The president had requested a $506 million boost for the $6 billion foundation--an increase of 8.7%--and both House and Senate panels had added to that total. Instead, the omnibus provides a total increase of only $117 million (after a $33 million rescission is applied to selected programs). NSF research directorates will receive 1.2% more, or $56 million, while its education programs would go up by 4%, or an additional $27 million. A pot of money for several new and continuing large facilities would receive a total of $24 million less than the $244 million that NSF had sought. "It's not good news," says NSF Director Arden Bement.
Despite the tight allocation, a few activities were singled out for special treatment. NSF's Experimental Program to Stimulate Competitive Research--a $100 million effort to help have-not states--gets $8 million more than NSF had requested. The legislation also asked NSF's astronomy division to reconsider its planned cuts to the Arecibo Observatory in Puerto Rico and to fully fund repair projects for NSF's collection of ground-based telescopes.
Bement says those two directives "will pinch" other programs and that the cuts in the new construction account will "stretch out" the schedules of some projects. He says that NSF "has no intention" of shutting down Arecibo but would like its backers to find other means of support. (Toward that end, another part of the bill directs NASA to ask the National Academies to examine the fate of the observatory.) One silver lining in the fiscal clouds is a $35 million boost, nearly the full request, to the $246 million NSF spends on salaries and operations, which includes its system of merit review. "I consider that to be a victory," says Bement, "and a sign that Congress realizes its importance."
For NASA the news is mixed. Although Congress approved its request for $17.3 billion, or 3.1% more than in 2007, the House and Senate conference rejected a Senate plan to add $1 billion to the space agency in order to cover rising costs in the space shuttle program. Those costs, combined with increases in the new Constellation rocket program and in several science projects, threaten to eat away at NASA's science and aeronautics endeavors. To cope with the rapidly increasing price tags, Congress wants NASA to work with the National Academies to come up with independent cost estimates before lawmakers approve future projects.
NASA science would receive $5.577 billion, a boost from 2007's $5.466 billion, including a $24 million boost for research and analysis of spacecraft data. But agency officials say that millions of dollars in pork projects--many of which are not directly related to the agency's mission--will limit their ability to address pressing needs, as will directives for funding specific programs. For example, legislators told the agency to spend $40 million to address the lack of future Earth science missions, $60 million for the Space Interferometry Mission--$38.4 million more than planned--and $5 million to determine the next outer-planet destination. Mars missions, meanwhile, received the full $625 million requested.
In the exploration effort, Congress told NASA to spend $42 million next year developing a robotic lunar lander, a mission that NASA had deleted from its planning because of cost constraints in the construction of the new rocket. It also allocated $13.5 million more for microgravity life and physical sciences.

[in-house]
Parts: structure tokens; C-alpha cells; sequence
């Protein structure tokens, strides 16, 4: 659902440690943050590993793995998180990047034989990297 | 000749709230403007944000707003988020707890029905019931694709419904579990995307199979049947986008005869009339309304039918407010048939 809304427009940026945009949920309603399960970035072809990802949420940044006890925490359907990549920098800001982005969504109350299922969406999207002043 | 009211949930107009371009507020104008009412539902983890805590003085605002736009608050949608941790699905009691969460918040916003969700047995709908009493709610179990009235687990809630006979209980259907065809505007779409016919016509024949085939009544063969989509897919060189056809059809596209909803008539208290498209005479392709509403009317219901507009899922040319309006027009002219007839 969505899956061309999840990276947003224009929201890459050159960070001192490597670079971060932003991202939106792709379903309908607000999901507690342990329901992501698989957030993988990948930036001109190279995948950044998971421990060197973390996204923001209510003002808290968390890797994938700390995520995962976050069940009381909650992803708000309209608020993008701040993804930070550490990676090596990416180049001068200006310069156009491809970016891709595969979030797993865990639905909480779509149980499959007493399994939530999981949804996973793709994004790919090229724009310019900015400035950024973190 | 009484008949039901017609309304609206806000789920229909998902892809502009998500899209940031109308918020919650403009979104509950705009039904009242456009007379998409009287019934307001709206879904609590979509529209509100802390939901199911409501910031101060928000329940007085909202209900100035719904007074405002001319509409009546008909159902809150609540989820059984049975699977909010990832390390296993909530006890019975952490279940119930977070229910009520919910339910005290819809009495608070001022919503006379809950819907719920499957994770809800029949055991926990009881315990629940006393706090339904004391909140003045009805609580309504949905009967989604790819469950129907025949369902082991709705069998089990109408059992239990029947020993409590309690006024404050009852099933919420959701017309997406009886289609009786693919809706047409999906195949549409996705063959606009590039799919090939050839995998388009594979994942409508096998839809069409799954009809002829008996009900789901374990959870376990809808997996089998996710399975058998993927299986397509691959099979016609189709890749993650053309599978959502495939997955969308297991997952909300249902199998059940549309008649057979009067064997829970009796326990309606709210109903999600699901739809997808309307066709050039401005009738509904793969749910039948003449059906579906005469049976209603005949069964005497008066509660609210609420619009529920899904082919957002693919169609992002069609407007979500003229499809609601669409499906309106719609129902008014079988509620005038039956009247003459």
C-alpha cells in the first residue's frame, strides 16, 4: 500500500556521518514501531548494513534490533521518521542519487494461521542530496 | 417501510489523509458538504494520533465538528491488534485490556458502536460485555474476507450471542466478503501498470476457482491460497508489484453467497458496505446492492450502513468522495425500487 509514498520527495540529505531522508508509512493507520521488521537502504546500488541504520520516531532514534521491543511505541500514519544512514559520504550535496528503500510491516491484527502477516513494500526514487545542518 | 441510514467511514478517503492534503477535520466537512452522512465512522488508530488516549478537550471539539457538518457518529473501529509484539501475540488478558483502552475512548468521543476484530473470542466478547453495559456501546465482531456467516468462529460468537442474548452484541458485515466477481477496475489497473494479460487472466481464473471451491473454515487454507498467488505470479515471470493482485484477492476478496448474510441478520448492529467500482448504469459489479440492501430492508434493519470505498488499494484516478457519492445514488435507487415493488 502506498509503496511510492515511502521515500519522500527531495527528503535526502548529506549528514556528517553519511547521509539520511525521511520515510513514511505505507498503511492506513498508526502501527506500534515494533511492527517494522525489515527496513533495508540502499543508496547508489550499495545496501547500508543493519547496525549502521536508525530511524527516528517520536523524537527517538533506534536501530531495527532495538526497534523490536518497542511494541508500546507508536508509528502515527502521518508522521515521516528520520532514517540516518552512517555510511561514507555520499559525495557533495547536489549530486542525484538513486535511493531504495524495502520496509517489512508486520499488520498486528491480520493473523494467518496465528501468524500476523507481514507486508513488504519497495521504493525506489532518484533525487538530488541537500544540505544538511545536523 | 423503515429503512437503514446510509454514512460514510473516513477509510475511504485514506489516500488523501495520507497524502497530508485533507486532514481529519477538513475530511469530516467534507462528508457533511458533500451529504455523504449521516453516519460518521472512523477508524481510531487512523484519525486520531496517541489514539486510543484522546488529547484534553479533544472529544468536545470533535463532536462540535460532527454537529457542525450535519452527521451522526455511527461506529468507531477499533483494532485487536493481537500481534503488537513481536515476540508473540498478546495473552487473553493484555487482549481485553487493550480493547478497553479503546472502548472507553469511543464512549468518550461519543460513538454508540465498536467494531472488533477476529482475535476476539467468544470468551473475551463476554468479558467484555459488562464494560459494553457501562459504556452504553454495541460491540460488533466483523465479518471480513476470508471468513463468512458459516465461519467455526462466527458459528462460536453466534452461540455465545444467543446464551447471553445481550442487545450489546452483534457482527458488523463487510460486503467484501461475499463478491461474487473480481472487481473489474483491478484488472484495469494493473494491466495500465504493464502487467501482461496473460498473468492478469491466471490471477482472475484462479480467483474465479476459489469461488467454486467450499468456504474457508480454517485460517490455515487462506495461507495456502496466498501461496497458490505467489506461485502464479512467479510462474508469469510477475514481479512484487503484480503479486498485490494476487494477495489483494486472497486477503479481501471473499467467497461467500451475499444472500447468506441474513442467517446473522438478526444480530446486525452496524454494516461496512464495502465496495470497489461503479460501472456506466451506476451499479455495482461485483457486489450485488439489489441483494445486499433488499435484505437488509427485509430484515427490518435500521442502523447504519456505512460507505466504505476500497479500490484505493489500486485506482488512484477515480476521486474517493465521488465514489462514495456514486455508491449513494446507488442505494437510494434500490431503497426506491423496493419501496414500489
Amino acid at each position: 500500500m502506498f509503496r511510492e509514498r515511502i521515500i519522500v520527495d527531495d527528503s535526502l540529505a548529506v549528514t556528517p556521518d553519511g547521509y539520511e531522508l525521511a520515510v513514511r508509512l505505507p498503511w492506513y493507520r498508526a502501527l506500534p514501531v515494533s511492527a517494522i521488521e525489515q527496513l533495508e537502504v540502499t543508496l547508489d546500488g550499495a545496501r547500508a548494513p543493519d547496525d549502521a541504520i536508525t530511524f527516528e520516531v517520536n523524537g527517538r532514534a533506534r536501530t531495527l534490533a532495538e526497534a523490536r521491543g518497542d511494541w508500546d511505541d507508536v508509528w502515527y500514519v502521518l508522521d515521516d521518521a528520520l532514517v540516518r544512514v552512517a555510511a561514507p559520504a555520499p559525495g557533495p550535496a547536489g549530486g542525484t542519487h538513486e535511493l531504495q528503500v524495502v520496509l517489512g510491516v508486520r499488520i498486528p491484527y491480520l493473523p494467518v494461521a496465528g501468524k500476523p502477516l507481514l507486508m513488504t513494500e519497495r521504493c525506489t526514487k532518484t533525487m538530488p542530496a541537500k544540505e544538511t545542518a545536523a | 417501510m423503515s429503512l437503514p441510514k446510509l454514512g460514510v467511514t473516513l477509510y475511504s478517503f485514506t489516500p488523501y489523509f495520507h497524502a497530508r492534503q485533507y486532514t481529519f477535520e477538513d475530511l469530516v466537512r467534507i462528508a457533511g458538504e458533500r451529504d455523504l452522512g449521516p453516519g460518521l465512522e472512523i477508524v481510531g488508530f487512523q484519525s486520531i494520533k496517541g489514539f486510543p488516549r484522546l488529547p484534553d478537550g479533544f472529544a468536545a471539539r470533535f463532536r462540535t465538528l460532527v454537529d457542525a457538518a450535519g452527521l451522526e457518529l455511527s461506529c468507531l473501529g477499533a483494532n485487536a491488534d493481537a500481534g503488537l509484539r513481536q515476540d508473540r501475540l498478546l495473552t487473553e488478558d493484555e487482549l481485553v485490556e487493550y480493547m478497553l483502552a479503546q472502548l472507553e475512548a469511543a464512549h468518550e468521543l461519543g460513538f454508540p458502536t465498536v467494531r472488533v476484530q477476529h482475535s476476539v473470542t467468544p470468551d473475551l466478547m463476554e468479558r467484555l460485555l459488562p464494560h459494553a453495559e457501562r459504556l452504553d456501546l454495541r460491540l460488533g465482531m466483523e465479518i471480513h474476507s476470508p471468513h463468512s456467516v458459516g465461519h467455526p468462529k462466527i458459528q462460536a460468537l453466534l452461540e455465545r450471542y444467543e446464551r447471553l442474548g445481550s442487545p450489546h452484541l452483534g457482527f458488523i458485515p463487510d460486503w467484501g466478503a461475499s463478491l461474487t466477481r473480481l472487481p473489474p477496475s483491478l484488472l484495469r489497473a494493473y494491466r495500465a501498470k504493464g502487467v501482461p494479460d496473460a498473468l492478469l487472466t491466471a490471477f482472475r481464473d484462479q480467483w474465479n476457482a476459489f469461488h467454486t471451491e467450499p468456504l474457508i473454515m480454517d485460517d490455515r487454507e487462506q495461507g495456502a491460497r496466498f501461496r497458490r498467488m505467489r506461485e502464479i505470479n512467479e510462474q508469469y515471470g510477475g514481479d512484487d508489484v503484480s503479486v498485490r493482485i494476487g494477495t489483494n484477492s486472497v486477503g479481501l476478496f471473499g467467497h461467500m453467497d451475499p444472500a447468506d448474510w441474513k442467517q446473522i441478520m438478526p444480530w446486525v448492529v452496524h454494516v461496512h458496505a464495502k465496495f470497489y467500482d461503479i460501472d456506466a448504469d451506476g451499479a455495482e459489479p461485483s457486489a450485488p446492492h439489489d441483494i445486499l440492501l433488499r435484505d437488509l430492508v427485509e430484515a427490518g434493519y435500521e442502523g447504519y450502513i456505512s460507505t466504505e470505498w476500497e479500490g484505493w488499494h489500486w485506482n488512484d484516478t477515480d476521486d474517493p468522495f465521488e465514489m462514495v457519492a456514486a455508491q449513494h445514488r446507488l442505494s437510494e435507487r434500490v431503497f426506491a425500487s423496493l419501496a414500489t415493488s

The bill set the budget at DOE's Office of Science at $4.055 billion--$342 million short of the requested amount--and the shortfall comes mainly out of two programs: fusion sciences and high-energy physics. Congress realized some savings by allotting nothing for U.S. participation in the international fusion reactor experiment, ITER, which is set to begin construction next year in Cadarache, France (ScienceNOW, 21 November 2006). Although appropriators expressly forbid DOE to shuffle money from other programs to satisfy its planned $149 million contribution in 2008, Marburger predicts that the prohibition will not stand. "I can't see DOE not living up to its obligations," he says. "The department will have to use its money to stay in the project, so [the language] really just amounts to another earmark."
High-energy physics takes a bruising, too, receiving $88 million less than the requested $782 million. Congress nixed funding for the NOvA neutrino experiment at Fermi National Accelerator Laboratory (Fermilab) in Batavia, Illinois, which would be the lab's centerpiece experiment once the aging Tevatron collider shuts down. It cuts funding for research and development on the proposed International Linear Collider from $60 million to $15 million and for superconducting accelerator research from $24 million to $5 million. Because Fermilab researchers have already spent nearly $20 million on those projects in FY '08, work on them could immediately stop.
DOE's largest program, Basic Energy Sciences (BES), gets $1.282 billion, $217 million less than requested. That could translate into less beam time at the x-ray sources and other facilities BES runs for research in materials science, structural biology, chemistry, and other areas. In contrast, the Advanced Scientific Computing Research program gets $354 million, $14 million more that requested, and the Biological and Environmental Research (BER) program receives $549 million, $17 million more than the White House asked for, for more work in nuclear medicine.